Russia to use Iran's new Khayyam satellite to spy on Ukrainian troops

Moscow wants probe, described by US as a clear and present danger, to boost faltering invasion

A Soyuz-2.1B rocket booster lifts off from Kazakhstan last year. The first such Iranian satellite will be launched from the same site this week. Photo: Roscosmos Space Agency Press Service via AP
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Iran will allow Russian to use its new spy satellite to gather intelligence on Ukrainian troop movements, it has been reported.

The Khayyam satellite, to be launched on Tuesday, will also significantly improve Tehran’s ability to spy on military sites throughout the Middle East, analysts have warned.

But as part of a growing military pact between Iran and Russia, the device equipped with advanced high-resolution cameras will be used for several months to track Ukrainian forces for potential missile targeting, The Washington Post reported.

Despite building the satellite for Iran, Moscow is understood to have told Tehran that it intends to first use it to assist in its faltering war effort in Ukraine, western officials have disclosed.

It is understood that the Iranian satellite will be used to spy on the Ukraine build-up and river crossings around the Russian-occupied city of Kherson, which is coming under sustained attack from opposition troops.

It might also be used to locate the highly successful US-donated Himars long-range precision missiles that have devastated Russian ammunition stockpiles and command bunkers.

Once handed back to Iran, the Khayyam, developed in a secret four-year deal with the Islamic Revolutionary Guard Corps, will be used for constant surveillance of military facilities and key infrastructure, such as oil production sites in the Gulf Region and Israel.

Iran has previously used precise co-ordinates from aerial surveillance to attack Saudi Arabia’s oil production sites in 2019 and in Abu Dhabi in January this year in a drone attack that killed three people.

The Iranians could also send high-resolution photographs and geolocation data to pro-Iranian militia groups across the Middle East, although it claims the Khayyam will be used to monitor water use and agriculture.

Iran launches a drone carrying a missile last year. The regime has supplied weaponry to Russia for use in Ukraine. AFP

The imagery will likely be passed to Hezbollah militants in southern Lebanon and to Houthi rebels in Yemen, who have launched numerous rocket and killer-drone attacks on Saudi Arabia. Iran has previously helped terrorist groups to launch rocket attacks on military bases in Iraq, included those hosting US and Nato troops.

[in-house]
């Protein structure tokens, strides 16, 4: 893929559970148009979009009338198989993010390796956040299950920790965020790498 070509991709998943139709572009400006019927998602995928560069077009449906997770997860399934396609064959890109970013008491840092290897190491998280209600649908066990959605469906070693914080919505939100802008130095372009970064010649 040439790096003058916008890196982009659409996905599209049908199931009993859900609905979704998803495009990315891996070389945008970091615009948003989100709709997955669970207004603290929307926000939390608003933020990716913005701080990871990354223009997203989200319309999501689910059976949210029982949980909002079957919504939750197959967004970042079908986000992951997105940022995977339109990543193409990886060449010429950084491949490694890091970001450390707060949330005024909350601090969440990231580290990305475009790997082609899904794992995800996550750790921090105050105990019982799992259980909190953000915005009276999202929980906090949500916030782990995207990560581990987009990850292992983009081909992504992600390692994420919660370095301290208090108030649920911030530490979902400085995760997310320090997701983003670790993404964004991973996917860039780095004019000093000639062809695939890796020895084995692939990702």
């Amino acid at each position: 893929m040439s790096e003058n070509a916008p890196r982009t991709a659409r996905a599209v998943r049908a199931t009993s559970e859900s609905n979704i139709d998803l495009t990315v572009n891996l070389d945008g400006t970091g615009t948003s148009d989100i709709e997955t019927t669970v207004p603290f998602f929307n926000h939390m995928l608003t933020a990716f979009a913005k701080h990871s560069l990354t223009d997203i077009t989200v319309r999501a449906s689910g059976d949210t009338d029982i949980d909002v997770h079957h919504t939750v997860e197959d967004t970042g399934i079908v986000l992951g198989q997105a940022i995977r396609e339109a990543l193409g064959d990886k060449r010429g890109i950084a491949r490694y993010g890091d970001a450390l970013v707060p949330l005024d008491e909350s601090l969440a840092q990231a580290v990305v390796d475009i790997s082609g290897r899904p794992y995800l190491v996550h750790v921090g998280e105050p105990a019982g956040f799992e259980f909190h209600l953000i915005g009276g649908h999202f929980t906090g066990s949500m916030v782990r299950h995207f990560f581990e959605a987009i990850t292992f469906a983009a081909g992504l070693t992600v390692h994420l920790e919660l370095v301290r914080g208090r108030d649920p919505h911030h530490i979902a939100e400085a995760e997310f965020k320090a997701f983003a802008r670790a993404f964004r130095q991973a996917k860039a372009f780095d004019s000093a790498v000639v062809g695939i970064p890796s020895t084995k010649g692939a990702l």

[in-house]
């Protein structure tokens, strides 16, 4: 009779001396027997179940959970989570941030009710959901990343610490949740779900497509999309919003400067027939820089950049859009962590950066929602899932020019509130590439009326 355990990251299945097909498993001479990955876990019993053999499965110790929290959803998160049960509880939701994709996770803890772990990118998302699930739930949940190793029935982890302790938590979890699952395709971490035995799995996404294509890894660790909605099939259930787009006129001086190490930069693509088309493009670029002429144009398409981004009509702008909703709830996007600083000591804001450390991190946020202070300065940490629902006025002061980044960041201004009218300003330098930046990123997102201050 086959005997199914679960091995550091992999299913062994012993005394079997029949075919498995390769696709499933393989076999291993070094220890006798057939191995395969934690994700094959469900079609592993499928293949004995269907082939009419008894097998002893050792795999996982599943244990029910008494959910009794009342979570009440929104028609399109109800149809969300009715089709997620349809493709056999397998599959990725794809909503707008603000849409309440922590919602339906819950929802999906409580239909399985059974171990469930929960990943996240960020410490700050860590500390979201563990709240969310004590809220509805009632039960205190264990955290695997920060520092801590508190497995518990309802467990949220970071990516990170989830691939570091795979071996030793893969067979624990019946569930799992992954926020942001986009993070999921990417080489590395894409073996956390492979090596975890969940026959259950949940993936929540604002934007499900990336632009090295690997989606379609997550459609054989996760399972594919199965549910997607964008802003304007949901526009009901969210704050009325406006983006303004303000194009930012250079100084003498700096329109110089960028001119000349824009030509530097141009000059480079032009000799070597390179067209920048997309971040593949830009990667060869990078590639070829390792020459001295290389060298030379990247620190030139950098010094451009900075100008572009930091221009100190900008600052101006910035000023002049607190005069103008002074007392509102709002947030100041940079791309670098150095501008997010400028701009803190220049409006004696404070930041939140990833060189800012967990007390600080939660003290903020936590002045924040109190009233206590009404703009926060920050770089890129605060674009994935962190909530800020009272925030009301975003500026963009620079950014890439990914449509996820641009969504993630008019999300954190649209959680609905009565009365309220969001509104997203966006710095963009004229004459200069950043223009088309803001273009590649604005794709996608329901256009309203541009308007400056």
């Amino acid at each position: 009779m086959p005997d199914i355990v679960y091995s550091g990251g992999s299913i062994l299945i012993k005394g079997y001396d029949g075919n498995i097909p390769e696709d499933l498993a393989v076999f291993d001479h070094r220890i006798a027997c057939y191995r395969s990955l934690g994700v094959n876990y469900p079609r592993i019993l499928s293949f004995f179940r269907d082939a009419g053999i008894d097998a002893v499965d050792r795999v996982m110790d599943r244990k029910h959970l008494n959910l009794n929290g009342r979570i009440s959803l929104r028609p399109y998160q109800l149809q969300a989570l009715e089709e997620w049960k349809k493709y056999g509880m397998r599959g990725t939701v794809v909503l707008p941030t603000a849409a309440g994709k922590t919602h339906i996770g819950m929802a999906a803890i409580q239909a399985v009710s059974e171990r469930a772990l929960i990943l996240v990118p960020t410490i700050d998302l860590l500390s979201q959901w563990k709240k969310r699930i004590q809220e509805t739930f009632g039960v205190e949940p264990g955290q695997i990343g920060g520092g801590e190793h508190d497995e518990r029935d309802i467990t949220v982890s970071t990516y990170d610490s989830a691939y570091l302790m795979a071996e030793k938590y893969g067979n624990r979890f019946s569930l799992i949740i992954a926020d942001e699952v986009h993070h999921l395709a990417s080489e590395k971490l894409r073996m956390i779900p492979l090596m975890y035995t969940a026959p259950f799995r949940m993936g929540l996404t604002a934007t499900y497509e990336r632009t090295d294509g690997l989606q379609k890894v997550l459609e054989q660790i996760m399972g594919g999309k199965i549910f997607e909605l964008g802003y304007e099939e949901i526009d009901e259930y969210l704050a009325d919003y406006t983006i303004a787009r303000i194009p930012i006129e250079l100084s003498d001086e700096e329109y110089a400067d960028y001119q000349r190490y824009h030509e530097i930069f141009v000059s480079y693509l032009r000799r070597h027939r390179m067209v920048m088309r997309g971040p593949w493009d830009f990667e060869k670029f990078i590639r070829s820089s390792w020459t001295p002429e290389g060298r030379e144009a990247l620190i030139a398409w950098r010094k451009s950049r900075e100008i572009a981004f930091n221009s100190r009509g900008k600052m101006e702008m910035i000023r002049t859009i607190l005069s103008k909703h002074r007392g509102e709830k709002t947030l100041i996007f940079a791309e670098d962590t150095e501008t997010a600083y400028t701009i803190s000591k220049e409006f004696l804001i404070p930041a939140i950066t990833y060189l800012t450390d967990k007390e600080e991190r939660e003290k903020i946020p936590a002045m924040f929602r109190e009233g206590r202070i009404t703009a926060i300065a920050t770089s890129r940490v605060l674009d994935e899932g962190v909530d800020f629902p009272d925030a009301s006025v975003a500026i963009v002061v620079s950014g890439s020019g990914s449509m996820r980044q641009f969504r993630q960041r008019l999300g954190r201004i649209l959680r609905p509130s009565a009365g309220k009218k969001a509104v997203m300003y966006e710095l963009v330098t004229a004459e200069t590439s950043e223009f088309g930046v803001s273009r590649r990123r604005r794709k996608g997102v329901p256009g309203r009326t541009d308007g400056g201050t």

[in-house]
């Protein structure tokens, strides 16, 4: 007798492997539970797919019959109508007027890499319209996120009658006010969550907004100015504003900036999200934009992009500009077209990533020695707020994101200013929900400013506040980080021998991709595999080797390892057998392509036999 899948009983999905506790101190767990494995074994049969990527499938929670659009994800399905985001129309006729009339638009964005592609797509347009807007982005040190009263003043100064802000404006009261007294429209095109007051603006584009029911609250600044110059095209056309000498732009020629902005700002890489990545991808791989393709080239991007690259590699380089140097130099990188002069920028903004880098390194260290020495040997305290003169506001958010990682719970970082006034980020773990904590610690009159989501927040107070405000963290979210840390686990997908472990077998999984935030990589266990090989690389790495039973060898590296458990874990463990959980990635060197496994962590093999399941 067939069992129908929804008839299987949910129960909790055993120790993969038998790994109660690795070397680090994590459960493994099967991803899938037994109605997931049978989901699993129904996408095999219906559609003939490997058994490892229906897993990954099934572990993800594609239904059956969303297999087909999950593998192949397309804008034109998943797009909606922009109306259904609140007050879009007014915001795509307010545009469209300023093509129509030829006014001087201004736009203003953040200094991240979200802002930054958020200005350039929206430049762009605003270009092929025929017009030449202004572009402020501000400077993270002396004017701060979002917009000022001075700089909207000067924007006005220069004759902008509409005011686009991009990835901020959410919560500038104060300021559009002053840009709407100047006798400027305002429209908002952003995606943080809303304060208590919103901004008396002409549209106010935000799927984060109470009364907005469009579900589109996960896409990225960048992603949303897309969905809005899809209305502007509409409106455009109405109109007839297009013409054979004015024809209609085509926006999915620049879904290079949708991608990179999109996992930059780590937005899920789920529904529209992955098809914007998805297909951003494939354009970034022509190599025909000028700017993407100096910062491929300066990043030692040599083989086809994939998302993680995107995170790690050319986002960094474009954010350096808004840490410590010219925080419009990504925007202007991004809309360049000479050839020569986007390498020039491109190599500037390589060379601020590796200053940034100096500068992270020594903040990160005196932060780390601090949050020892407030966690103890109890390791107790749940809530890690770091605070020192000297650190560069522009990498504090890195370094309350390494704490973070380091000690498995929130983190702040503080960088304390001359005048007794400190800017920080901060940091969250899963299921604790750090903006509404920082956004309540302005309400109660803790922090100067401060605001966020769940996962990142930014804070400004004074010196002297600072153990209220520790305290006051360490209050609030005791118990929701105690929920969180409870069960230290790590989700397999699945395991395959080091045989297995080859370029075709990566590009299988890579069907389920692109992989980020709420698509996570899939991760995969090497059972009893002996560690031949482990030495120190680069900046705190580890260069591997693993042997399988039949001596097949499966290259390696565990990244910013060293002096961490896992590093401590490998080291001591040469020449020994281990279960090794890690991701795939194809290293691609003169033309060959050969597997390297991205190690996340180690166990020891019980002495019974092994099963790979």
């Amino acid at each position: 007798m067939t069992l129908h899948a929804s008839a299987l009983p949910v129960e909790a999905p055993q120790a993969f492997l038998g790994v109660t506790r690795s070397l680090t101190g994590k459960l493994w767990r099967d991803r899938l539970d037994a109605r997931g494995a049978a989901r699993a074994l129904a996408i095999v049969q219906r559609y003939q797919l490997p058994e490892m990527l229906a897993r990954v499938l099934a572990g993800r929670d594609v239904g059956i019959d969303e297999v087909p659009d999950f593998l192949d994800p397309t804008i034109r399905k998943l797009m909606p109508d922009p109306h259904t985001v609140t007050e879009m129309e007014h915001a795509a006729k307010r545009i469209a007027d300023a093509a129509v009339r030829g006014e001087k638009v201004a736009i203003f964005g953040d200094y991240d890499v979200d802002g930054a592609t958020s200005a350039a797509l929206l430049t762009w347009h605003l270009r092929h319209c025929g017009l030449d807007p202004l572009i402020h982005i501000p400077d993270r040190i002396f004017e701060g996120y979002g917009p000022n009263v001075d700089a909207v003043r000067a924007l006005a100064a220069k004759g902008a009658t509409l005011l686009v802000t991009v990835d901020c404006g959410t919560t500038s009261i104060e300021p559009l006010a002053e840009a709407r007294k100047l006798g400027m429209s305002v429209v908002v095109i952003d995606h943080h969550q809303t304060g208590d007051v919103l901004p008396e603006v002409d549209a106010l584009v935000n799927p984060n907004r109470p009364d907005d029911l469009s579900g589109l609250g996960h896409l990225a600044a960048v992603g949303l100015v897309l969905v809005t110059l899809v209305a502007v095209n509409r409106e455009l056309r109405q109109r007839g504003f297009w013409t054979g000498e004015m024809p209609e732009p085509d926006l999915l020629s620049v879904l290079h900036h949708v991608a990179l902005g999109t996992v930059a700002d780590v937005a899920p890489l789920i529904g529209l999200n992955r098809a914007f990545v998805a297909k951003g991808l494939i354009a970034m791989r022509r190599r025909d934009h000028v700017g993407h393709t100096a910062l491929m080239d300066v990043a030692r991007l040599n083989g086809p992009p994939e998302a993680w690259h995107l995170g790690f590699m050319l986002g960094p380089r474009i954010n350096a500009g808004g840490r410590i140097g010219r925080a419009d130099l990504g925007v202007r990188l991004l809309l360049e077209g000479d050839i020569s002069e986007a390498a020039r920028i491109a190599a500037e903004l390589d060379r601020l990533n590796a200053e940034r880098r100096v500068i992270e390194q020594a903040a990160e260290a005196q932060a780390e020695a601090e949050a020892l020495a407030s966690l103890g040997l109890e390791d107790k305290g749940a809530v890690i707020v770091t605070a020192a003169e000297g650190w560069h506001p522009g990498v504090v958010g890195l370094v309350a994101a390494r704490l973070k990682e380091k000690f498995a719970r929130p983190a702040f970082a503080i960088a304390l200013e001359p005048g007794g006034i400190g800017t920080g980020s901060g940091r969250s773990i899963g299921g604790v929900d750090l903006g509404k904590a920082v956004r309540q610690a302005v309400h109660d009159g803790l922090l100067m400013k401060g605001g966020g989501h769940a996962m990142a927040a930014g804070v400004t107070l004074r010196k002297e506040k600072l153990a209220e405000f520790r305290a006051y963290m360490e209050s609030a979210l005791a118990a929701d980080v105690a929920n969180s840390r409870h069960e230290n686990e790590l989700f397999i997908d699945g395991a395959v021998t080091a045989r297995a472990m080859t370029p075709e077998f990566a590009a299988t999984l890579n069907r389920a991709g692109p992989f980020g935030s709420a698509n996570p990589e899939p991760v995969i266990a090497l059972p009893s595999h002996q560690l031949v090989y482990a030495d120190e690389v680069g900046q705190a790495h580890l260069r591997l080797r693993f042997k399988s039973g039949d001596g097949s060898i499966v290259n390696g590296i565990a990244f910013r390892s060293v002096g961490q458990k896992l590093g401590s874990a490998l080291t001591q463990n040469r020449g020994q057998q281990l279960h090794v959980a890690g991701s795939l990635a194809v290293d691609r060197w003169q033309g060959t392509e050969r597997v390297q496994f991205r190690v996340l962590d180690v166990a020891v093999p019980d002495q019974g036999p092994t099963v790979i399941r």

Richard Goldberg, a former Iran analyst on the US National Security Council, told the Post that the new satellite was a “clear and present danger to the United States and our allies in the Middle East and abroad”.

He said: “As Iran perfects its missile arsenal — from short, medium to longer-range missiles, alongside its growing UAV capability throughout the Middle East — being able to synch those capabilities with satellite capabilities and surveillance will only increase the lethality of the Iranian threat.”

In return, Russia has secured up to 46 of Iran’s advanced Shahed 129 armed unmanned aerial vehicles that can fire anti-tank missiles and transmit pictures and video. Ukraine claimed these weapons arrived on Saturday.

Iran’s own attempts to launch the Noor-1 military reconnaissance satellites resulted in technical difficulties in an incomplete mission two years ago. However, the regime is still developing a rocket called the Zuljanah, which will enable the launching of more spying devices.

A Russian Soyuz rocket will launch the Khayyam, named after a medieval Persian mathematician, from the Baikonur space complex in Kazakhstan, space agency Roscosmos confirmed in a statement.

The vehicle has a 1.2-metre resolution camera, which may not match the capabilities of American spy satellites but will be a marked improvement on current Iranian technology.

This week’s launch is part of a growing military and political alliance between the two countries coming two weeks after President Vladimir Putin made a rare trip abroad when he travelled for meetings with Iran’s leaders well, as Turkey’s President Recep Tayyip Erdogan.

After the discussions in Tehran, the Iranian Supreme Leader Ali Khamenei praised his government’s “long-term co-operation” with Moscow.

Updated: August 07, 2022, 12:06 PM
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